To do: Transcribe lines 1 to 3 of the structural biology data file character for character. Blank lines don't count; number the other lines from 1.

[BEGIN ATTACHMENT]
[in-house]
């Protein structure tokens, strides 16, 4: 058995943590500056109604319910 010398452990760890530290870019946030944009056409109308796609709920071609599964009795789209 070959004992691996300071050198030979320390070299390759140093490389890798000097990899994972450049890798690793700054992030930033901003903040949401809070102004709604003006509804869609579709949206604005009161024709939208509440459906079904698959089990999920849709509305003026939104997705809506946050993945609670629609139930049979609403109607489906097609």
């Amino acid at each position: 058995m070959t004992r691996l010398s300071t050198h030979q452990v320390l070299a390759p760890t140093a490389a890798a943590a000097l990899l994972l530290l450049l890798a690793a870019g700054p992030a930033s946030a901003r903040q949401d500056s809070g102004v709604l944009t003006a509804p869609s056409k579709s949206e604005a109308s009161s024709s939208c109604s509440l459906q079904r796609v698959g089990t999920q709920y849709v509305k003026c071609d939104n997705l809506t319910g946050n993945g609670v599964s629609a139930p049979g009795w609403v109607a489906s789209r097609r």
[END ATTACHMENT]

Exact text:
[in-house]
């Protein structure tokens, strides 16, 4: 058995943590500056109604319910 010398452990760890530290870019946030944009056409109308796609709920071609599964009795789209 070959004992691996300071050198030979320390070299390759140093490389890798000097990899994972450049890798690793700054992030930033901003903040949401809070102004709604003006509804869609579709949206604005009161024709939208509440459906079904698959089990999920849709509305003026939104997705809506946050993945609670629609139930049979609403109607489906097609």
């Amino acid at each position: 058995m070959t004992r691996l010398s300071t050198h030979q452990v320390l070299a390759p760890t140093a490389a890798a943590a000097l990899l994972l530290l450049l890798a690793a870019g700054p992030a930033s946030a901003r903040q949401d500056s809070g102004v709604l944009t003006a509804p869609s056409k579709s949206e604005a109308s009161s024709s939208c109604s509440l459906q079904r796609v698959g089990t999920q709920y849709v509305k003026c071609d939104n997705l809506t319910g946050n993945g609670v599964s629609a139930p049979g009795w609403v109607a489906s789209r097609r």